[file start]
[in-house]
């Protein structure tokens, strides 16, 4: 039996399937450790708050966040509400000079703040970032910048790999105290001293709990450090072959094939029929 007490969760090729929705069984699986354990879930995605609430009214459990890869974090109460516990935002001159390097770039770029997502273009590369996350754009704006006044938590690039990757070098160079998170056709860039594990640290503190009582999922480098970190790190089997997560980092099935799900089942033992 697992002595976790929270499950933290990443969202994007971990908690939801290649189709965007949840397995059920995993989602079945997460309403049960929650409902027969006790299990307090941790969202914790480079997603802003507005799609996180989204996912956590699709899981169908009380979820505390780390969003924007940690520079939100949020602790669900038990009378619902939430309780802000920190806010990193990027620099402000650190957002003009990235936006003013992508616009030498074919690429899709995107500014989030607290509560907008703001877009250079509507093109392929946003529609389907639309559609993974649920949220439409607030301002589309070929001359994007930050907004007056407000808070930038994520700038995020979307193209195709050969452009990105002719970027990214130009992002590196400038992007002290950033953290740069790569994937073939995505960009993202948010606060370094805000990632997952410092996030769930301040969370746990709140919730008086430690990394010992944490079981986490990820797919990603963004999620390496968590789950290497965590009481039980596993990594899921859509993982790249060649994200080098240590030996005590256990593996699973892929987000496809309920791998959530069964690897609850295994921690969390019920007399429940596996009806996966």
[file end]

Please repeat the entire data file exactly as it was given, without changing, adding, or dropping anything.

[in-house]
């Protein structure tokens, strides 16, 4: 039996399937450790708050966040509400000079703040970032910048790999105290001293709990450090072959094939029929 007490969760090729929705069984699986354990879930995605609430009214459990890869974090109460516990935002001159390097770039770029997502273009590369996350754009704006006044938590690039990757070098160079998170056709860039594990640290503190009582999922480098970190790190089997997560980092099935799900089942033992 697992002595976790929270499950933290990443969202994007971990908690939801290649189709965007949840397995059920995993989602079945997460309403049960929650409902027969006790299990307090941790969202914790480079997603802003507005799609996180989204996912956590699709899981169908009380979820505390780390969003924007940690520079939100949020602790669900038990009378619902939430309780802000920190806010990193990027620099402000650190957002003009990235936006003013992508616009030498074919690429899709995107500014989030607290509560907008703001877009250079509507093109392929946003529609389907639309559609993974649920949220439409607030301002589309070929001359994007930050907004007056407000808070930038994520700038995020979307193209195709050969452009990105002719970027990214130009992002590196400038992007002290950033953290740069790569994937073939995505960009993202948010606060370094805000990632997952410092996030769930301040969370746990709140919730008086430690990394010992944490079981986490990820797919990603963004999620390496968590789950290497965590009481039980596993990594899921859509993982790249060649994200080098240590030996005590256990593996699973892929987000496809309920791998959530069964690897609850295994921690969390019920007399429940596996009806996966």